In the last two years, Zina Garrison-Jackson has won just one tournament, but she is still a big winner off the court.
Through the Zina Garrison Foundation, which raises money for the homeless and for inner-city children and her involvement in Kid Care, a meals-on-wheels program that feeds as many as 300 children a day in her native Houston, it's clear that her best performances are not coming on the tennis court.
"I just have a natural love for kids," said Garrison-Jackson, 29. "There are a lot of kids wh are not as lucky as my nieces and nephews."
Garrison-Jackson went on a couple of delivery runs in the Kid Care program and knew immediately that it was all worthwhile.
"Just to see those kids walk up and hand them a meal and see them smile, it's incredible," she said. "Food is something we take for granted. The majority of us have it all the time, but we should never forget that some of us don't."
Her goodwill is well documented. She was the first Family Circle Magazine's Player Who Makes A Difference award last year and donated $20,000 to begin a tennis academy to give free lessons to underprivileged in Houston. Garrison-Jackson's next plan is to begin a homeless shelter in Houston.
"One of the problems is low self-esteem," she said. "We'd like to rebuild it. Just because you're in a bad situation doesn't mean you are a bad person."
Garrison-Jackson, who plays TeamTennis for the Newport Beach Dukes, is also entered in the Virginia Slims of Los Angeles, Aug. 9-15 at Manhattan Country Club. She hopes her matches will serve as adequate preparation for the U.S. Open.
"Since Monica is not around, there's a lot more hope for us all because she was so dominating," she said. "I still believe I have a chance. Women's tennis is so up in the air, anything can happen. I just got lazy and burned out. I had been doing (tennis) since I was 12.
"So I hope for the best at the Open . . . and hope I don't draw the No. 1 player in the first round."
Money matters: The U.S. Open has won the race to $9 million in prize money. The first Grand Slam to reach that mark, the U.S. Open will award a record total of $9.02 million, including $535,000 to the winners of the men's and women's singles competition.
Agassi update: As the Nick Bollettieri Era fades away, Andre Agassi's deal to work with Pancho Segura as coach runs through the U.S. Open. After that, they will take stock of each other and decide whehter to continue. In the meantime, Bollettieri has his hands on another prodigy at his academy in Florida--12-year-old Anna Kournikova from Moscow.
* Look out below: John McEnroe has fallen out of the top 100 in rankings for the first time since June, 1977. He is No. 144. Agassi has dropped to No. 21, the first time he hasn't been in the top 20 since February, 1988.
* Mary Pierce, Mary Pierce: Here's the latest on the 18-year-old who lives in Florida but calls herself French because her mother is French. Pierce has severed her tennis relationship with her controversial father, Jim Pierce, who has served as her coach.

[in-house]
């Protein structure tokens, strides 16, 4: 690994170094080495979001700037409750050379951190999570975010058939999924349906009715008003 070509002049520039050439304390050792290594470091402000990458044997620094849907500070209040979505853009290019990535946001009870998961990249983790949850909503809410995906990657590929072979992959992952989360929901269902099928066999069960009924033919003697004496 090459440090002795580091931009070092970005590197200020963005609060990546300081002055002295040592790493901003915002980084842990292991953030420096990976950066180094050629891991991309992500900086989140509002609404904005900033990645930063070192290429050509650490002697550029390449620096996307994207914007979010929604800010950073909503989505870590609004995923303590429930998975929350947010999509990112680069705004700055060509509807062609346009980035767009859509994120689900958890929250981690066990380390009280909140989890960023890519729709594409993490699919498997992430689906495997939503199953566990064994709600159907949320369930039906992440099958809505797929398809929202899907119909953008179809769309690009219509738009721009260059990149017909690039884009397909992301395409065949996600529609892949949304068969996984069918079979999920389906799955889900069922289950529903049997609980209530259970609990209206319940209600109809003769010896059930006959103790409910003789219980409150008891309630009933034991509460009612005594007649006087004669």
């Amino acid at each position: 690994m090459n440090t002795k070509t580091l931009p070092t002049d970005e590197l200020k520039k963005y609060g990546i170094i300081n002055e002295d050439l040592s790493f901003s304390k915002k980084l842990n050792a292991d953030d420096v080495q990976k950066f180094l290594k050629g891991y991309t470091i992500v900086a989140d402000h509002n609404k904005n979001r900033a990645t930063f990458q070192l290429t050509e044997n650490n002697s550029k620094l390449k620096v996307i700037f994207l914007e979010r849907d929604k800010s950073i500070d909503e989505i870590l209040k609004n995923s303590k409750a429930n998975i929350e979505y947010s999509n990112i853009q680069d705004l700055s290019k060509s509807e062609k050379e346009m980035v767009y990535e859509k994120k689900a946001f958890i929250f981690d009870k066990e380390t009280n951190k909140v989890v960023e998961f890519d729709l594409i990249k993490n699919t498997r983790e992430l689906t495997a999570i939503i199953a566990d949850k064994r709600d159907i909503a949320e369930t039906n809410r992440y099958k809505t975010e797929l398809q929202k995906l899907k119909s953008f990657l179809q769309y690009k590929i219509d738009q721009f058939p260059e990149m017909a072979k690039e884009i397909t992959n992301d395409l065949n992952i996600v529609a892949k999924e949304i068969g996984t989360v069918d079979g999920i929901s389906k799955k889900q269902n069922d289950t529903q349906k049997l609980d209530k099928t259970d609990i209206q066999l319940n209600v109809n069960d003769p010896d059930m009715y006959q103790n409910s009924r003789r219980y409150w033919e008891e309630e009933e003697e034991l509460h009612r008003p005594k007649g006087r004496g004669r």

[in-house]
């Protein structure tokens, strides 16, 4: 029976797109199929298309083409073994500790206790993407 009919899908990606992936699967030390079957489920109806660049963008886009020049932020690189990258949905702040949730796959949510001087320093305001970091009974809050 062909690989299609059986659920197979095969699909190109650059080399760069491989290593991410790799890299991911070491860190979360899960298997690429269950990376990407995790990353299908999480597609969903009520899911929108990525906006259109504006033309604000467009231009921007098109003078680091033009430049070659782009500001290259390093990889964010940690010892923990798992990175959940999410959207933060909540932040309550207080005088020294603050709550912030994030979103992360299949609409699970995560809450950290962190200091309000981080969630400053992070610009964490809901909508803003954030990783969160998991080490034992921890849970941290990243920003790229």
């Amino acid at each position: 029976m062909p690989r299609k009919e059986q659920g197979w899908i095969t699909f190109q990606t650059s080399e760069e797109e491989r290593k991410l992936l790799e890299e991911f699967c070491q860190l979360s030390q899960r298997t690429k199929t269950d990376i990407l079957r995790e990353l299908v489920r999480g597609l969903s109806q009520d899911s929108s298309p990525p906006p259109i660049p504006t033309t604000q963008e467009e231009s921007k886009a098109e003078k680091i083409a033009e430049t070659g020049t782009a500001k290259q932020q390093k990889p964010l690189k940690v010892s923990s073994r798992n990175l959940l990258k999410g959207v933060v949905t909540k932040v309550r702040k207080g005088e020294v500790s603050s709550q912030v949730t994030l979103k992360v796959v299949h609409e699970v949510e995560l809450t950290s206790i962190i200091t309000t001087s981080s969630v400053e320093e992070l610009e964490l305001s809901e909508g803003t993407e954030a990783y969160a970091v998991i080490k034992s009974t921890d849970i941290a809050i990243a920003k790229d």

After Jim Pierce was reportedly stabbed and maced by her bodyguard outside her hotel room in Latina, Italy, two weeks ago, she pulled out of the next tournament, citing strain. Jim Pierce has been barred from attending any women's tennis events because officials fear he will disrupt Mary's matches.
Mary withdrew from last week's French Federation Cup team, which she joined as part of her agreement with the French Tennis Federation for support and coaching, and instead entered the Pathmark Classic, an exhibition tournament in Mahwah, N.J. Pierce received an appearance fee. She also had two bodyguards.
Pierce considered withdrawing from a tournament next week in Vermont, but she is still in at last count. Last week, Pierce said her father would not coach her again, then entered the Virginia Slims of Los Angeles.
Lisa Lisa: Lisa Raymond was the most dominant player in college tennis--she lost one set, just 23 games and was 34-0 at the University of Florida on the way to the NCAA singles title. Her matches lasted an average of 54 minutes, which became known around campus in Gainesville as the "Lisa Raymond Tanning Hour."
At 19, Raymond isn't at the same level in the pros as she was in college, but give her a little time. She turned pro after winning the NCAA title, lost to Jennifer Capriati in the fourth round at Wimbledon and is getting ready to play the U.S. Open for the first time as a professional.
"Everything is going pretty fast for me," said Raymond, from Wayne, Pa., who took two weeks off after the NCAA tournament. "Then, boom, I was off to London."
After that, she played exhibitions in Tokyo and Osaka and Mahwah, N.J., then has tournaments scheduled in Statton Mountain, Vt., and at the Virginia Slims of Los Angeles. For a young pro, it's a pretty hectic schedule.
"I'm adjusting," she said.